So all complex objects in the world are, at the most fundamental level, made up of simple un-analysable objects which are denoted by 'names'.
Combinations of simple objects constitute 'states of affairs'.
States of affairs are denoted by 'elementary propositions'.
Why couldn't a significantly developed state of affairs have an elementary proposition such as 'table', or 'green'?
I am aware of the thought experiment of a universe consisting of only, say, yellow and green. It is argued that the existence of green in one place would contradict the existence of yellow in another and since Wittgenstein asserts that elementary propositions are independent of one another this cannot be the case.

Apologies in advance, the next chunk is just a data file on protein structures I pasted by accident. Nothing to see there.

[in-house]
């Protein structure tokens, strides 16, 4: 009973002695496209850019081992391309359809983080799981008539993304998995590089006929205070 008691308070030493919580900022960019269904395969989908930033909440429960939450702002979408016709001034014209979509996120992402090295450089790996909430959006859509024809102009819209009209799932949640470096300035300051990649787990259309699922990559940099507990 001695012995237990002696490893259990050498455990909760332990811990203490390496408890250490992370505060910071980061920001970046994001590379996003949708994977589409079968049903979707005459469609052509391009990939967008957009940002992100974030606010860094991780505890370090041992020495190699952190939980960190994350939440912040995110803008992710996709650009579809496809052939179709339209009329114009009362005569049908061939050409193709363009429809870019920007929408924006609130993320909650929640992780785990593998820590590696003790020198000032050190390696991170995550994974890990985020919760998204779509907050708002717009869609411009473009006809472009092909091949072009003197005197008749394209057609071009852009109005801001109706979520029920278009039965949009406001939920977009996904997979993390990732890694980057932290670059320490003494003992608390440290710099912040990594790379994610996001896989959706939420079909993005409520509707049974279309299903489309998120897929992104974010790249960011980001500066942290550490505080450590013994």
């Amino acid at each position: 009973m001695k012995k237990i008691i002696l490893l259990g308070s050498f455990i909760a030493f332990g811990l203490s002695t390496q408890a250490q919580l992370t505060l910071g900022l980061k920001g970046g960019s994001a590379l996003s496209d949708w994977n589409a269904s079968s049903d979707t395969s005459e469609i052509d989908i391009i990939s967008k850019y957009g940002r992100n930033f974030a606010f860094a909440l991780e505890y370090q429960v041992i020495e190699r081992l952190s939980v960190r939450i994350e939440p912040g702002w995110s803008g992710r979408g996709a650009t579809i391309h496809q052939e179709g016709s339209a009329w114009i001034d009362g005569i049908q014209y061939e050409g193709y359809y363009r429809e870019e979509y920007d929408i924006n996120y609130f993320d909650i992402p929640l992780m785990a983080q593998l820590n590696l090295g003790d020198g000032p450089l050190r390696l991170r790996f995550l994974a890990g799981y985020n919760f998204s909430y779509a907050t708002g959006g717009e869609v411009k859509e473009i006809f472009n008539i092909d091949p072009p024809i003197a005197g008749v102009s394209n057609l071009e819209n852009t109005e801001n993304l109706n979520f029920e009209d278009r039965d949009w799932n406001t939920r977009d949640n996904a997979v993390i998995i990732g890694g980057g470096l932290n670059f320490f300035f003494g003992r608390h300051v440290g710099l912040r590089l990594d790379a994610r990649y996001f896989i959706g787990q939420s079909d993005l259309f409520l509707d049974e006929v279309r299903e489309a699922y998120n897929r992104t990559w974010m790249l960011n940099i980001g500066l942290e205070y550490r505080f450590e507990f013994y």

However, 'green' is not the same as 'green exists in place A' which would be a complex proposition, and would contradict 'yellow exists in place A'.
'Green' doesn't result in a contradiction of 'yellow'.
To reiterate my question: why can't elementary propositions be words such as 'table' or 'green'?